Ahead of the Queen’s speech the Evangelical Alliance’s head of public policy, Simon McCrossan commented on the government’s proposal to establish a commission on extremism commission.
“The recent attacks in Westminster, Manchester, London Bridge, and most recently in Finsbury Park have focused all of our attention on how to stop these terrorist actions. The work of the police and security services has been rightly applauded and focus has inevitably turned to what more can be done.
“Proposals from the government to introduce an extremism commission raise more questions than they answer. The government has tried and failed in recent years to define extremism in a way that tackles terrorism and its causes without restricting freedom of ideas which may be unpopular or contentious. Violent extremism is a scar on our communities and a threat to our security, but it is not solved by shutting down peaceful freedom of expression.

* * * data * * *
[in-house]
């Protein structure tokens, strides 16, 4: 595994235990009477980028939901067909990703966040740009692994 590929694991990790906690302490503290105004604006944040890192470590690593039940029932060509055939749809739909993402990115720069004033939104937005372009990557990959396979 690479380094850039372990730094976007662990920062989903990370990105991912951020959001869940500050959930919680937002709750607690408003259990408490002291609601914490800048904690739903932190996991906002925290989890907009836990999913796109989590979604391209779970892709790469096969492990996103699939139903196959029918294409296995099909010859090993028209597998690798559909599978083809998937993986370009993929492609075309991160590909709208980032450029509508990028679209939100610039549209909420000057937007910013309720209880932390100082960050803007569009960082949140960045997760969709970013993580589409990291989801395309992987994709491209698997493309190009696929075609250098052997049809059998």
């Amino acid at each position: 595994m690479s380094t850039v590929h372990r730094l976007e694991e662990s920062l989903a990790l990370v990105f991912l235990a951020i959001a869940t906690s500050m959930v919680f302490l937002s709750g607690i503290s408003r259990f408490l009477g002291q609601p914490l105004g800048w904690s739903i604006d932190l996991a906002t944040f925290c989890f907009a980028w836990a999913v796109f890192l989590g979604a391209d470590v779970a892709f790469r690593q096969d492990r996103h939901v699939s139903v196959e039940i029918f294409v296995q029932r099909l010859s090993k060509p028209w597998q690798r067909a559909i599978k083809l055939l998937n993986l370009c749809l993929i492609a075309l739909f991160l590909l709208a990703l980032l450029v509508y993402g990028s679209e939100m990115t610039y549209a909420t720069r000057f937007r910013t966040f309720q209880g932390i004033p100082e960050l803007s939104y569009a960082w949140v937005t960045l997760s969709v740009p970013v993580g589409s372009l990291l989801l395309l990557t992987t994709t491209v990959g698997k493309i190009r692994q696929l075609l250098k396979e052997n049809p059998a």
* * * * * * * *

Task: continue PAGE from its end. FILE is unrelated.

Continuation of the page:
“Last year, the Home Office minister Karen Bradley MP provided 10 different definitions of extremism to the Joint Committee of Human Rights. It is a matter for parliament to define with legal certainty what extremism is and, importantly, what it is not. The proposed commission must not become a means of bypassing democratic scrutiny and debate about an elusive term which potentially affects the human rights and civil liberties of all.
“Our existing laws include wide ranging powers to tackle terrorism and to prevent inciting violence: these need to be used to their full extent. The government has failed to show the gap in its legislative armour and are at risk of appearing to remedy the current situation with more powers that may do more harm than good.
“We hope that the powers of the extremism commission will be clearly defined, and that any definitions of extremism will be clearly the responsibility of parliament.”